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About the FIRO-B: Team Transitions VI


This time we'll examine some other common scenarios involving change and the differences between positive and negative versions.

Many teams experience a crisis or trauma at some point in their existence. When teams work well together, they will carefully consider the situation, reach consensus before moving forward, and share insights and information with each other. When things aren't going as well, the team may become passive and wait for the leader or one person in the group to take action. Blame and assigning guilt to others is another common negative reaction. Important information is not shared with others, particularly bad news.

Another common situation is when the team has to change its location, such as moving to new offices. When a team is working positively together, they deal with the new issues out in the open. They will carefully consider how their interactions might change, particularly how it will affect team communication. Any change in the team status will likewise be addressed by the group. In a negative scenario, the upcoming change will usually be ignored as long as possible. The team will focus on the potential negative consequences and overlook the possible improvements. Any agreements they reach among themselves will usually take place without the others knowing about it. People will often pretend everything is the same and try to carry on in the old style, even when they realize it's no longer working.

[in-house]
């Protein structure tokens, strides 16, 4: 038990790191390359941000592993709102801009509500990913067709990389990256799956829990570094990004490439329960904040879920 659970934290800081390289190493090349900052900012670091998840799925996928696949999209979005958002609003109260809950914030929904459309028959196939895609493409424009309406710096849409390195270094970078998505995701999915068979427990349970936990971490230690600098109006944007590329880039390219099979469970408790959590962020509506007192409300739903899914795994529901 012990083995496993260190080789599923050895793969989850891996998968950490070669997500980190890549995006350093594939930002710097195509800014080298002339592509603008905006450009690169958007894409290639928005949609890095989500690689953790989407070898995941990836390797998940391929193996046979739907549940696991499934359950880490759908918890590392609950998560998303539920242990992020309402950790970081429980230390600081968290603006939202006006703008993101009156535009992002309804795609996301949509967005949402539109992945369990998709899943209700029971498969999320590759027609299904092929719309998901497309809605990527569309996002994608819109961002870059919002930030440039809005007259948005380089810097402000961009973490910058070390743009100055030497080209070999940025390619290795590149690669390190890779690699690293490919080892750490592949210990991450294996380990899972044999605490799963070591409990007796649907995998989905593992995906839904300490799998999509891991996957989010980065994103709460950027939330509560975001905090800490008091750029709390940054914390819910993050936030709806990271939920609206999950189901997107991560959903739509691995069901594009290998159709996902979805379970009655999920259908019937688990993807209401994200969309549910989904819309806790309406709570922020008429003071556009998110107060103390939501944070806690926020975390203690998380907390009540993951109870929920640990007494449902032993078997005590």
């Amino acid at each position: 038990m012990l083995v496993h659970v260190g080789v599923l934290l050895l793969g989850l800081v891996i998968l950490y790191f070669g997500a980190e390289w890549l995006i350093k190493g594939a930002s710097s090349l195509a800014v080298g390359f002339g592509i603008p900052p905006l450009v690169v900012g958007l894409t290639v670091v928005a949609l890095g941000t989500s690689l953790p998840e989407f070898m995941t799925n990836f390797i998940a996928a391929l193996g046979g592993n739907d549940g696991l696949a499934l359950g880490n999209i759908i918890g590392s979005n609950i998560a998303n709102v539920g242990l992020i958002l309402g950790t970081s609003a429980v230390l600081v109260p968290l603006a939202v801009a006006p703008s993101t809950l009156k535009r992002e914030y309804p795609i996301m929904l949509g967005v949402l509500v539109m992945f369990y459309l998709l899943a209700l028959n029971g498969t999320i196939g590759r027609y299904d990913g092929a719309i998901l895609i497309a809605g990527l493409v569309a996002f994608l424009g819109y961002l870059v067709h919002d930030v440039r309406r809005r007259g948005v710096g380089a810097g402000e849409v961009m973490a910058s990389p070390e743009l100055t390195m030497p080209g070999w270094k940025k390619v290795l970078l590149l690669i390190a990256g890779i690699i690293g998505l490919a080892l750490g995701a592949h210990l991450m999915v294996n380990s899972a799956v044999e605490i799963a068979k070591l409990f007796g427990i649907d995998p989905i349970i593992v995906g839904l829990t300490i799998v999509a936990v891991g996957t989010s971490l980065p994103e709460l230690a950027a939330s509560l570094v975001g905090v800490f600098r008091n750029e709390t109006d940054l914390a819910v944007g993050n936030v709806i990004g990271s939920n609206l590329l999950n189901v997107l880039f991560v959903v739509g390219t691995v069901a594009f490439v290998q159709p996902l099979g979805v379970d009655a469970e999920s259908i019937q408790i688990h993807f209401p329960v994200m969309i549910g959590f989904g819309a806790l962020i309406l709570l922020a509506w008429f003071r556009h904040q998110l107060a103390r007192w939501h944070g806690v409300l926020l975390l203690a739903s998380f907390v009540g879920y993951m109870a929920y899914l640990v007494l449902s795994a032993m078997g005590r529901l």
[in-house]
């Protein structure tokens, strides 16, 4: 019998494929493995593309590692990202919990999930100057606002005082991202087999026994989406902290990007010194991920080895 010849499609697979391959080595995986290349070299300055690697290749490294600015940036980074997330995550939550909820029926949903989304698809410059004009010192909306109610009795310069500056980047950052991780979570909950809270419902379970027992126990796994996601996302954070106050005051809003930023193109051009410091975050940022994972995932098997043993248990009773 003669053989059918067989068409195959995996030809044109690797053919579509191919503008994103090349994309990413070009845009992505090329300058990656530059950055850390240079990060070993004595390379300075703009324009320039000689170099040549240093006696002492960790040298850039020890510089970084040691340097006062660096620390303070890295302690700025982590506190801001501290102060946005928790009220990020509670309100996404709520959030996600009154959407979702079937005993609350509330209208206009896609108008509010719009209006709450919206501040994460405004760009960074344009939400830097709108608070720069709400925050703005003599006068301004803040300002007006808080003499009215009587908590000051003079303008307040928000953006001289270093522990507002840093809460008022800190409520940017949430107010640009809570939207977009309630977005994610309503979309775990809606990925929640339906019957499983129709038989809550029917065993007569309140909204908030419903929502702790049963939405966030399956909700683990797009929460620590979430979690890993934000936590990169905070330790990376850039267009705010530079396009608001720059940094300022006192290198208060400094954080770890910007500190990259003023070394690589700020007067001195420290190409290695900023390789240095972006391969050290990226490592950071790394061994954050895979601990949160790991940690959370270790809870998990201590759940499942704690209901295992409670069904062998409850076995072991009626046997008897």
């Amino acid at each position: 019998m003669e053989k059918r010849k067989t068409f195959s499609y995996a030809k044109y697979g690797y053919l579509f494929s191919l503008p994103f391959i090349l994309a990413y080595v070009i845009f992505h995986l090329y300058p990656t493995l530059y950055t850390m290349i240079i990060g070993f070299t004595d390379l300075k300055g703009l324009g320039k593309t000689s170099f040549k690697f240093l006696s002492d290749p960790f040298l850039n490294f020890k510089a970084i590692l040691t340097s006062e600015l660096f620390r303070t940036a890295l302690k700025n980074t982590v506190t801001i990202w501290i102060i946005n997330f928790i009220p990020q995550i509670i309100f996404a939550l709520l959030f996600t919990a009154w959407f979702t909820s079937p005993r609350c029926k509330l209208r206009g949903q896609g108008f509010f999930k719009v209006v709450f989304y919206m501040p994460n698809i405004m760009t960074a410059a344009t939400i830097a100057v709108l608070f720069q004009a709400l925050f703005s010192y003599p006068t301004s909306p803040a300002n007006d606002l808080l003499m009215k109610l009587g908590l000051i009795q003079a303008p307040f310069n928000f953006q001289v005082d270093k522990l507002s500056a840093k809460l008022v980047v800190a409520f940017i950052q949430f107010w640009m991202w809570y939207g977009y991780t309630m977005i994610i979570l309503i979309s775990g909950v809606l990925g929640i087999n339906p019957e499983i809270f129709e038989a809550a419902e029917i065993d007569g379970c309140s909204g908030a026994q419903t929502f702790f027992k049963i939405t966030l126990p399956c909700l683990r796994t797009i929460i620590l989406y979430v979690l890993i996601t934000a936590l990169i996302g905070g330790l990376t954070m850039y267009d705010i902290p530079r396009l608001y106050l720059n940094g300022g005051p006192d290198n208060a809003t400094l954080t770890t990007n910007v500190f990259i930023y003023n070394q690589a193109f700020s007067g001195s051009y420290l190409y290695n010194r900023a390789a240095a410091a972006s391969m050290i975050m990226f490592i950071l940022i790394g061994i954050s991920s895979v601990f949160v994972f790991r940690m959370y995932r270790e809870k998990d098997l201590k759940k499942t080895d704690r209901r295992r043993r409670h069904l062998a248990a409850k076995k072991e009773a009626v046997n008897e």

In these scenarios, the knowledge gained from using the FIRO-B with the team can bring these issues to light, as well as suggesting possible ways to deal with changes in the team.


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